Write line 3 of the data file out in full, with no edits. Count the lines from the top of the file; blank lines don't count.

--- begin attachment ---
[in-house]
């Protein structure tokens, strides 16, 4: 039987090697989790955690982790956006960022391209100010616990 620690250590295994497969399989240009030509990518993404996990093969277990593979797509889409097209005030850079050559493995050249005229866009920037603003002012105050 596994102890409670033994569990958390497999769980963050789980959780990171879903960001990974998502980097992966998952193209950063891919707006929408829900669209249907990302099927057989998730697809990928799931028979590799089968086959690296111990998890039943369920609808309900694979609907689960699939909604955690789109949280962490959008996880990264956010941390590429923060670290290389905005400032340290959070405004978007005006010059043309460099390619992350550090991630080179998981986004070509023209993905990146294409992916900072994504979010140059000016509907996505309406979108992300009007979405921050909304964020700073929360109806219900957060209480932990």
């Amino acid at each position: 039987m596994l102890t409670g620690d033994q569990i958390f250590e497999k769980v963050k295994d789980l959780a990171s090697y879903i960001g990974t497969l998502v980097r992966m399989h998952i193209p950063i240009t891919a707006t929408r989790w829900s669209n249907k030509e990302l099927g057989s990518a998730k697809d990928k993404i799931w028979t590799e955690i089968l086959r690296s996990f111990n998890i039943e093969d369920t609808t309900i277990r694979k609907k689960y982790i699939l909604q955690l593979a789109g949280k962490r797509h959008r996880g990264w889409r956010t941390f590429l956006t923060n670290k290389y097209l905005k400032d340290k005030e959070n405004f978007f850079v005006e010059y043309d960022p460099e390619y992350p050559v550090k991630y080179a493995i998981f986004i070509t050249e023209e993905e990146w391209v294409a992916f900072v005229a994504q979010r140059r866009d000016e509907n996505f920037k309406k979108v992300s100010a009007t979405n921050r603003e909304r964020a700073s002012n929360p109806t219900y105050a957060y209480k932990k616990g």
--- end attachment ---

């Amino acid at each position: 039987m596994l102890t409670g620690d033994q569990i958390f250590e497999k769980v963050k295994d789980l959780a990171s090697y879903i960001g990974t497969l998502v980097r992966m399989h998952i193209p950063i240009t891919a707006t929408r989790w829900s669209n249907k030509e990302l099927g057989s990518a998730k697809d990928k993404i799931w028979t590799e955690i089968l086959r690296s996990f111990n998890i039943e093969d369920t609808t309900i277990r694979k609907k689960y982790i699939l909604q955690l593979a789109g949280k962490r797509h959008r996880g990264w889409r956010t941390f590429l956006t923060n670290k290389y097209l905005k400032d340290k005030e959070n405004f978007f850079v005006e010059y043309d960022p460099e390619y992350p050559v550090k991630y080179a493995i998981f986004i070509t050249e023209e993905e990146w391209v294409a992916f900072v005229a994504q979010r140059r866009d000016e509907n996505f920037k309406k979108v992300s100010a009007t979405n921050r603003e909304r964020a700073s002012n929360p109806t219900y105050a957060y209480k932990k616990g």